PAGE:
Now, it suddenly occurred to him that the new arrivals might be the couple about whom the Rabbi had asked him to be on the lookout. He lost no time, and went to the Yeshiva and told Rabbi Adler that "they" had arrived. The Rosh Yeshiva turned to his favorite student: "Moshe, come with me. We will go and greet a very important guest! We'll have the Zechus - the privilege and honor - to greet and welcome the Shaagas Arye. You and 1 have often discussed sections of this book in depth; now we'll have the opportunity to discuss some unsolved topics with the author personally!"

Rabbi Adler invited the Shaagas Arye and his wife to accompany him to his home. Rabbi Arye Leib, seeing that his secret was a secret no longer, allowed himself to be persuaded.

An animated Talmudic discussion ensued between the guest and his host on the way to Rabbi Adler's house, while the young Moshe Sofer was thrilled to listen to the two Talmudic giants, "the lion" and "the eagle," as they debated some fine points of the Halachah.

When they arrived at the home of Rabbi Adler, and seeing the long rows of bookcases and shelves packed with books of Talmudic and Rabbinic literature, Rabbi Arye Leib remarked with a smile: "If I had access to these treasures, I would have no need to burden my brains to carry all these books in my head!"

Rabbi Arye Leib spent several weeks in the home of Rabbi Adler. The host invited his guest to deliver a shier in his Yeshiva, which was a great Torah delight both for the lecturer and the students.

Once, Rabbi Adler said to his guest: "Tell me, dear teacher, is it right or fair to withhold so much light and goodness? Isn't it time to end this wandering around from place to place in disguise, and accept a position as Rabbi or Rosh Yeshiva in any of many Jewish communities that would be honored and delighted to have such a teacher and leader? And wouldn't that be a better way to honor the Torah?"

"You are righf, Reb Nosson," answered Rabi Arye Leib earnestly. "Truly, I am somewhat tired of all the traveling, and I should have pity on my poor wife, who has accompanied me so willingly with never a complaint. Indeed, if there would be a suitable Rabbinical position for me in a city with a Yeshiva, I would be prepared to consider such a position seriously."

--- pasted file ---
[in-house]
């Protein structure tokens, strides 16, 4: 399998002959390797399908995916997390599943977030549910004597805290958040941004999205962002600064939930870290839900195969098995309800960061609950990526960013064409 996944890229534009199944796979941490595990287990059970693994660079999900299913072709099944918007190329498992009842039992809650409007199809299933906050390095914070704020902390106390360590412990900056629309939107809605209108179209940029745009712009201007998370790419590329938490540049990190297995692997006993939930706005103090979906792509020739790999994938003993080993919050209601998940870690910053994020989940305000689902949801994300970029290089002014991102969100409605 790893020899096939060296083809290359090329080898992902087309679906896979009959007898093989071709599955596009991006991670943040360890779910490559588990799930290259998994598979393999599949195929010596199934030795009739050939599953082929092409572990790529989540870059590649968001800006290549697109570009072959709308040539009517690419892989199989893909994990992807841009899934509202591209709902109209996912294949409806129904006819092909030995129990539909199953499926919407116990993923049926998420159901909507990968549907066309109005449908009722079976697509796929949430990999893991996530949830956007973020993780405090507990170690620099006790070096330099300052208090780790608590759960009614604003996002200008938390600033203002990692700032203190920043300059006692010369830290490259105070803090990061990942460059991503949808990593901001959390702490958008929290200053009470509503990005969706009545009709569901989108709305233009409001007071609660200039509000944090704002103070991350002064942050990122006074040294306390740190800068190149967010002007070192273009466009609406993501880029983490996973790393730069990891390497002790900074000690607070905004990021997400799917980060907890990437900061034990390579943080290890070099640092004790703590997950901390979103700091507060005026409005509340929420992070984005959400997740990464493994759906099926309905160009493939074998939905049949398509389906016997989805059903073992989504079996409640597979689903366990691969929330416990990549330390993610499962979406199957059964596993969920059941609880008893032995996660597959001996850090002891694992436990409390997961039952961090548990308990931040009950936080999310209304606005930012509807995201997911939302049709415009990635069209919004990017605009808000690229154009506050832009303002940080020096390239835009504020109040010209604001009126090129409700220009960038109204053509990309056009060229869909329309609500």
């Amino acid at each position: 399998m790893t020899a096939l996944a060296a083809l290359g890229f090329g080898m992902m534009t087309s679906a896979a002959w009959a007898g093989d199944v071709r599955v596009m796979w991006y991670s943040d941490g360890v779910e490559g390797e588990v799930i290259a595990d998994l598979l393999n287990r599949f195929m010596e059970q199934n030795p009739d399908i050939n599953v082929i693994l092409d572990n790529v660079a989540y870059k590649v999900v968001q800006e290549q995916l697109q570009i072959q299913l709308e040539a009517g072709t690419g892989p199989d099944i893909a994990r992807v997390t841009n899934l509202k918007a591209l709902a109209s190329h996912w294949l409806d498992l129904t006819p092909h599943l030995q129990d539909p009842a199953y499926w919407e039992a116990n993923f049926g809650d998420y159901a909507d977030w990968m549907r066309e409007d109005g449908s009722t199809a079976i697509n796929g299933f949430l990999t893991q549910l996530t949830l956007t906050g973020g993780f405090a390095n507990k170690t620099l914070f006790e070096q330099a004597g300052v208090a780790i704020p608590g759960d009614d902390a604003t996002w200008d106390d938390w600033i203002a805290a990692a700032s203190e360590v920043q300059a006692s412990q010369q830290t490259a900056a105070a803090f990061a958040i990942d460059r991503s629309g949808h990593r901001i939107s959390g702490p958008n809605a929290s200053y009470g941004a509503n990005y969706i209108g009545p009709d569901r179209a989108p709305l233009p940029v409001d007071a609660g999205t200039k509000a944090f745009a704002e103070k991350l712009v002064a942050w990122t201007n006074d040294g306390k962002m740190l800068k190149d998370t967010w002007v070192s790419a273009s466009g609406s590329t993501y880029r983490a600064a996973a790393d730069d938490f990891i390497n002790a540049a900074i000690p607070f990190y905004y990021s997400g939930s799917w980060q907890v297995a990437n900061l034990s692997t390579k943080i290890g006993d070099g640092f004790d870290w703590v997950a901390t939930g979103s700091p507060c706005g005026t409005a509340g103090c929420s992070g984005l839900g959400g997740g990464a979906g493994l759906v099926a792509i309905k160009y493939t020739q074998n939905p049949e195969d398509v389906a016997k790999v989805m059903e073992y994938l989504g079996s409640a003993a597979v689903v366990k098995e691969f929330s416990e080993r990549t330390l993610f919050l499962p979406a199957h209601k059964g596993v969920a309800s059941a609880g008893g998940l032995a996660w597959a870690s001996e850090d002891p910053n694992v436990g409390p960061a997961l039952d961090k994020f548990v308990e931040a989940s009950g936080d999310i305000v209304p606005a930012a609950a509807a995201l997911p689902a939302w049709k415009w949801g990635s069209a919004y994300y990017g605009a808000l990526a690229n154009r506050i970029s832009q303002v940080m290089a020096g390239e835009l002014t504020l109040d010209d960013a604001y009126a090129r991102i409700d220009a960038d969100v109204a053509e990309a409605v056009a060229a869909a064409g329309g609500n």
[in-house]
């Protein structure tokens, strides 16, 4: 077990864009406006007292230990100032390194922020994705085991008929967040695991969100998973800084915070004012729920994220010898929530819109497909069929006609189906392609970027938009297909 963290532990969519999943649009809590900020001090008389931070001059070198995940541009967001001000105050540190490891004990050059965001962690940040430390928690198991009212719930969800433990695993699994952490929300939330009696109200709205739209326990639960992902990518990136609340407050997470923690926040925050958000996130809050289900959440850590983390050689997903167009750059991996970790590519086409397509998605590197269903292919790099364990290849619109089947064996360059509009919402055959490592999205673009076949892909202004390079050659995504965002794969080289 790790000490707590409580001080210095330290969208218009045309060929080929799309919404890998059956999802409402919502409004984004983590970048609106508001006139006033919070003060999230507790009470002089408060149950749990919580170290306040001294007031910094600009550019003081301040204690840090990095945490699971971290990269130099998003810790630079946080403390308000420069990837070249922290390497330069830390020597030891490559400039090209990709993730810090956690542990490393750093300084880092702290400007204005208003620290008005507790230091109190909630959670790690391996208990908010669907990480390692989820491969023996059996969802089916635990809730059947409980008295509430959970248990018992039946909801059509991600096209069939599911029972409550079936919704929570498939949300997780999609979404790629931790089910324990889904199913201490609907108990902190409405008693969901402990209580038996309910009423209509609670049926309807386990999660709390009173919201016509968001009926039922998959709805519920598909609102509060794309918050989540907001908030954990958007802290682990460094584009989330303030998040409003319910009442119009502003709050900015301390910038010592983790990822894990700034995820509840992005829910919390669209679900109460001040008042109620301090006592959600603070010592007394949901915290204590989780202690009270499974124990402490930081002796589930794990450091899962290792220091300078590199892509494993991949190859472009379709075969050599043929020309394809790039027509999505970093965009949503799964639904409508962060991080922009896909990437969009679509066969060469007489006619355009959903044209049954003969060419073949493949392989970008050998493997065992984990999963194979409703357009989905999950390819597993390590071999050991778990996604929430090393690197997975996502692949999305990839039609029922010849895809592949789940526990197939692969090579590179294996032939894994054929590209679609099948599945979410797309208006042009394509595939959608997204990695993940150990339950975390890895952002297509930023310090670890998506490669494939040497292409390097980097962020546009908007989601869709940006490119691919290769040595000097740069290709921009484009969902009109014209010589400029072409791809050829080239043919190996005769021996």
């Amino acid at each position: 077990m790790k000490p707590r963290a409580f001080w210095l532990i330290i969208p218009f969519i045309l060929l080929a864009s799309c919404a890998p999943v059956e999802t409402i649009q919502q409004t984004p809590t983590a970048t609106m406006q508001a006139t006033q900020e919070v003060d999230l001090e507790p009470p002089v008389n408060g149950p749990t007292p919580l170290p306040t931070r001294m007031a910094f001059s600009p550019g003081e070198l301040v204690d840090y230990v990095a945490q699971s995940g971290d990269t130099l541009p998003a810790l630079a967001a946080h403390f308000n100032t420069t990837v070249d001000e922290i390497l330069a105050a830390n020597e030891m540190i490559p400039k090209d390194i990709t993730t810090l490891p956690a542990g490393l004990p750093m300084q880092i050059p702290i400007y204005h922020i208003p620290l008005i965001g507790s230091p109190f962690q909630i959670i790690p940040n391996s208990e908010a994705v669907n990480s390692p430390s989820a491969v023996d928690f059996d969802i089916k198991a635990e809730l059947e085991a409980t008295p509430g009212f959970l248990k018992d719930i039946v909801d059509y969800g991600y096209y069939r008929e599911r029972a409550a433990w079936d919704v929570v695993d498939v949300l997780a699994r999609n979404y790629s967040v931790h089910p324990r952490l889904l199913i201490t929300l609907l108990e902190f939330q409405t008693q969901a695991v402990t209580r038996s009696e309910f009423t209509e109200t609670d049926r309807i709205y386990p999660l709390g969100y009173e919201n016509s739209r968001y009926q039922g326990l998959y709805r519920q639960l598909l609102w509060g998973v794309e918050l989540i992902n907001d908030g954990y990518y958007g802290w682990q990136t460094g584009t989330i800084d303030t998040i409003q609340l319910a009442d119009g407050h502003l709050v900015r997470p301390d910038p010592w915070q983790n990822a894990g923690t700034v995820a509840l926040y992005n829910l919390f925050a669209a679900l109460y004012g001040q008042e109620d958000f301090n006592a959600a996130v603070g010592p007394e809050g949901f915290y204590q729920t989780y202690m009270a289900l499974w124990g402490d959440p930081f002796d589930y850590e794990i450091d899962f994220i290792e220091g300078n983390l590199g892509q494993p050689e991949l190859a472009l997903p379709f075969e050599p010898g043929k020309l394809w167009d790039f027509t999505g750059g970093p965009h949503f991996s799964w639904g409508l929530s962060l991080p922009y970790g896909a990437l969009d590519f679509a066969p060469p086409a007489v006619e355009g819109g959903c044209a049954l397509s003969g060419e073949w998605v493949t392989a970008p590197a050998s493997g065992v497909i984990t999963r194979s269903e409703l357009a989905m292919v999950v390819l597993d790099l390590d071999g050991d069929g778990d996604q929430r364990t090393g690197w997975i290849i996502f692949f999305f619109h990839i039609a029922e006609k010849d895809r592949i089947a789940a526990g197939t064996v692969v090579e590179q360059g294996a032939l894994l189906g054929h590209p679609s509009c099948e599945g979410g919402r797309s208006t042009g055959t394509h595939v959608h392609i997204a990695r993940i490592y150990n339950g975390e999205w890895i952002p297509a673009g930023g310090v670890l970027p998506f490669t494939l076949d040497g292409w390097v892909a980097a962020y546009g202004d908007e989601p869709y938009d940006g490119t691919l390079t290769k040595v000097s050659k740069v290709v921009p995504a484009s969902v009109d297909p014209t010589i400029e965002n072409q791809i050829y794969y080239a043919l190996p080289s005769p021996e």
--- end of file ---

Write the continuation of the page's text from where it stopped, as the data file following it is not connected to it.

Rabbi Adler's face lit up. He opened a drawer in his desk and brought out a document.

"This is a formal invitation from the community heads, of Metz, in France, stating that they are offering me the position of Chief Rabbi in that ancient city. I have not yet replied to it, though it is several months since I received it. I was waiting for your coming. If you agree to accept this position, I shall write and tell them-that I have a better candidate for them than I. As a matter of fact, the great titles with which they address me are more fitting for a 'lion' than for an 'eagle,' and I could even add some titles to theirs in your case. The conditions they offer are excellent, both materially and spiritually."

Rabbi Arye Leib read the manuscript and said, "I agree to accept the position."

When the heads of the Metz community received Rabbi Adler's reply and recommendation, they immediately sent a contract to Rabbi Arye Leib, assuring him that the community would be more than happy to have him serve as their Rabbi and Rosh Yeshiva.

Rabbi Adler could no longer keep Rabbi Arye Leib and his wife as his guests. The "lion" and the "eagle" took a warm, friendly leave of each other.

Fully rested from their long wanderings; and well dressed - thanks to their generous host -= Rabbi Arye Leib and his wife left for Metz. A warm and most respectful welcome awaited them on arrival. However, Rabbi Arye Leib noticed that some of the community leaders looked a little concerned when they saw their new Rabbi. The Shaagas Arye understood the reason for their concern. So, in his first public address to the community in a packed synagogue, he concluded his learned and inspiring sermon with the following words: "I have the feeling that you expected and hoped to engage a younger. rabbi, one like my distinguished colleague and friend, Rabbi Nosson Adler. Indeed, our sages of the Mishnah say, 'Forty is the age of understanding.' You would like to have a rabbi who would be able to hold the position for at least 30 years, till the age of 70 years, and not have to look for a new rabbi after ten years or so. Let me, therefore, assure you, good friends, that though I am 60 years old, I hope and am confident that you will have no need to look for a replacement for another 30 years, G‑d willing."

And so it was. The Shaagas Arye held his position in Metz for 30 years, until he died in 1785, at the ripe old age of 90 years.